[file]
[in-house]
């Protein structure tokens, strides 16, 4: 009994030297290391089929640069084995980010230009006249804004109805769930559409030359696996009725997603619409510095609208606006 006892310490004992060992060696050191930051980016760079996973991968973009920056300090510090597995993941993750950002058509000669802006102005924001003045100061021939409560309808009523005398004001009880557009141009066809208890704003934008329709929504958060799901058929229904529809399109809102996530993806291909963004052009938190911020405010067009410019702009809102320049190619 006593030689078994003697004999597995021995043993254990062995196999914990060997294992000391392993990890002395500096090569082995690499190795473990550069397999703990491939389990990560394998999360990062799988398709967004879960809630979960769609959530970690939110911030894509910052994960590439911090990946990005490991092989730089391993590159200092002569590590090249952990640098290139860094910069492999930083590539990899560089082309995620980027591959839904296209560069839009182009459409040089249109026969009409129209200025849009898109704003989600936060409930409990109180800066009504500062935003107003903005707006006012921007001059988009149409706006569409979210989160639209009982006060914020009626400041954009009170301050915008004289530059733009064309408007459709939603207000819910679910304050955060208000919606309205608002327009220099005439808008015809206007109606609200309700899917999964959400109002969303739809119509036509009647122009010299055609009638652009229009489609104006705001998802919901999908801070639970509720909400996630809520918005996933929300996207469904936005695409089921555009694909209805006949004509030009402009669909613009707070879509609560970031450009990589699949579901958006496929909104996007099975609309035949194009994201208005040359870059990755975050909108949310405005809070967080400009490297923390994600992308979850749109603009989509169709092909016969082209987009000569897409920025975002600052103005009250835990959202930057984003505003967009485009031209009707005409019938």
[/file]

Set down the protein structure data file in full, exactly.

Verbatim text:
[in-house]
């Protein structure tokens, strides 16, 4: 009994030297290391089929640069084995980010230009006249804004109805769930559409030359696996009725997603619409510095609208606006 006892310490004992060992060696050191930051980016760079996973991968973009920056300090510090597995993941993750950002058509000669802006102005924001003045100061021939409560309808009523005398004001009880557009141009066809208890704003934008329709929504958060799901058929229904529809399109809102996530993806291909963004052009938190911020405010067009410019702009809102320049190619 006593030689078994003697004999597995021995043993254990062995196999914990060997294992000391392993990890002395500096090569082995690499190795473990550069397999703990491939389990990560394998999360990062799988398709967004879960809630979960769609959530970690939110911030894509910052994960590439911090990946990005490991092989730089391993590159200092002569590590090249952990640098290139860094910069492999930083590539990899560089082309995620980027591959839904296209560069839009182009459409040089249109026969009409129209200025849009898109704003989600936060409930409990109180800066009504500062935003107003903005707006006012921007001059988009149409706006569409979210989160639209009982006060914020009626400041954009009170301050915008004289530059733009064309408007459709939603207000819910679910304050955060208000919606309205608002327009220099005439808008015809206007109606609200309700899917999964959400109002969303739809119509036509009647122009010299055609009638652009229009489609104006705001998802919901999908801070639970509720909400996630809520918005996933929300996207469904936005695409089921555009694909209805006949004509030009402009669909613009707070879509609560970031450009990589699949579901958006496929909104996007099975609309035949194009994201208005040359870059990755975050909108949310405005809070967080400009490297923390994600992308979850749109603009989509169709092909016969082209987009000569897409920025975002600052103005009250835990959202930057984003505003967009485009031209009707005409019938």